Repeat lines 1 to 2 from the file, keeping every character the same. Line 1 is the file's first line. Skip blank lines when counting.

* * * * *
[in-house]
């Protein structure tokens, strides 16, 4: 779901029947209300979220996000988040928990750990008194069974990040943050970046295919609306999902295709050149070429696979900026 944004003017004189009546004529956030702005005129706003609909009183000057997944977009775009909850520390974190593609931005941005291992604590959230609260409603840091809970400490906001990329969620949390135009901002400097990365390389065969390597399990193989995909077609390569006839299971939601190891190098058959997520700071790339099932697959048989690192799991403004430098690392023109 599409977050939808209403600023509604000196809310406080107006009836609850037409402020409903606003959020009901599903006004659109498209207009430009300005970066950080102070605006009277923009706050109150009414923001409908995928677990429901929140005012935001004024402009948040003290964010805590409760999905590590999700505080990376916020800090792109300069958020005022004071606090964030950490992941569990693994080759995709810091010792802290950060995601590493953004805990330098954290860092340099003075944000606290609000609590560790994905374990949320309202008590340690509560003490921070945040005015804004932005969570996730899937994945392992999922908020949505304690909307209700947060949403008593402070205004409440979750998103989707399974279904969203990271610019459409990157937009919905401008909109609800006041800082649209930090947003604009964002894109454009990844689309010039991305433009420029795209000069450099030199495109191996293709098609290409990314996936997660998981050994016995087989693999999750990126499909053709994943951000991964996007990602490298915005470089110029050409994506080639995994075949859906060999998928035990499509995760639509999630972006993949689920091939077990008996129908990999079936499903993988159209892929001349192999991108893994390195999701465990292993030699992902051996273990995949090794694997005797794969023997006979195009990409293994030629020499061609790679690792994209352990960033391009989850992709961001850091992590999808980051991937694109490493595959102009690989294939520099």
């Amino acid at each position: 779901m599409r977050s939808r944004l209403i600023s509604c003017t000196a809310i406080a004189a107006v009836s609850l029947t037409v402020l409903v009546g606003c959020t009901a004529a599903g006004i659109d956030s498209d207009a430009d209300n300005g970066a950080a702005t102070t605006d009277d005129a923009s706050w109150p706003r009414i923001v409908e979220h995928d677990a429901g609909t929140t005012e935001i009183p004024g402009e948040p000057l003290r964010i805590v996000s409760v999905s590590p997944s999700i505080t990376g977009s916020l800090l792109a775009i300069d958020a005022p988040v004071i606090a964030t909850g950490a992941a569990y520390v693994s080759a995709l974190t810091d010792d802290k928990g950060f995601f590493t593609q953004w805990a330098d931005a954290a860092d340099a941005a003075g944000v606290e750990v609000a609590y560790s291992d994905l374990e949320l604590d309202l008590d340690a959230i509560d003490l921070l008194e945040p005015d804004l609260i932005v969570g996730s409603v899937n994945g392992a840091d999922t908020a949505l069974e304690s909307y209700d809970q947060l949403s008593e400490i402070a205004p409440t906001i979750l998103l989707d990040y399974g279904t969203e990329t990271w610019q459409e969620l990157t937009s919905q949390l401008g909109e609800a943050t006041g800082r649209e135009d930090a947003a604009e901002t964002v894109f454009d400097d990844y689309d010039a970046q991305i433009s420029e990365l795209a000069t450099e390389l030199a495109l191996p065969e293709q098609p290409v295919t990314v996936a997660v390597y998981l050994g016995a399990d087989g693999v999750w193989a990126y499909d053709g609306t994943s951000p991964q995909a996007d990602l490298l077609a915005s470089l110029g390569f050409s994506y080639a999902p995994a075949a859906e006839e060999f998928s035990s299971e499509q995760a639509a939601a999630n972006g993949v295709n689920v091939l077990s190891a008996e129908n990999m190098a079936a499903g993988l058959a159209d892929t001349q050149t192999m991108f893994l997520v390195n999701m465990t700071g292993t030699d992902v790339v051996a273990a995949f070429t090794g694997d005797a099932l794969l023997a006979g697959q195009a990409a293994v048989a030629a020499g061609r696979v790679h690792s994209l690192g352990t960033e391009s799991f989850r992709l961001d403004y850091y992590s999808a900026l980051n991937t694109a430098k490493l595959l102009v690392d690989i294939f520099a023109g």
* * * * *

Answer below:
[in-house]
């Protein structure tokens, strides 16, 4: 779901029947209300979220996000988040928990750990008194069974990040943050970046295919609306999902295709050149070429696979900026 944004003017004189009546004529956030702005005129706003609909009183000057997944977009775009909850520390974190593609931005941005291992604590959230609260409603840091809970400490906001990329969620949390135009901002400097990365390389065969390597399990193989995909077609390569006839299971939601190891190098058959997520700071790339099932697959048989690192799991403004430098690392023109 599409977050939808209403600023509604000196809310406080107006009836609850037409402020409903606003959020009901599903006004659109498209207009430009300005970066950080102070605006009277923009706050109150009414923001409908995928677990429901929140005012935001004024402009948040003290964010805590409760999905590590999700505080990376916020800090792109300069958020005022004071606090964030950490992941569990693994080759995709810091010792802290950060995601590493953004805990330098954290860092340099003075944000606290609000609590560790994905374990949320309202008590340690509560003490921070945040005015804004932005969570996730899937994945392992999922908020949505304690909307209700947060949403008593402070205004409440979750998103989707399974279904969203990271610019459409990157937009919905401008909109609800006041800082649209930090947003604009964002894109454009990844689309010039991305433009420029795209000069450099030199495109191996293709098609290409990314996936997660998981050994016995087989693999999750990126499909053709994943951000991964996007990602490298915005470089110029050409994506080639995994075949859906060999998928035990499509995760639509999630972006993949689920091939077990008996129908990999079936499903993988159209892929001349192999991108893994390195999701465990292993030699992902051996273990995949090794694997005797794969023997006979195009990409293994030629020499061609790679690792994209352990960033391009989850992709961001850091992590999808980051991937694109490493595959102009690989294939520099």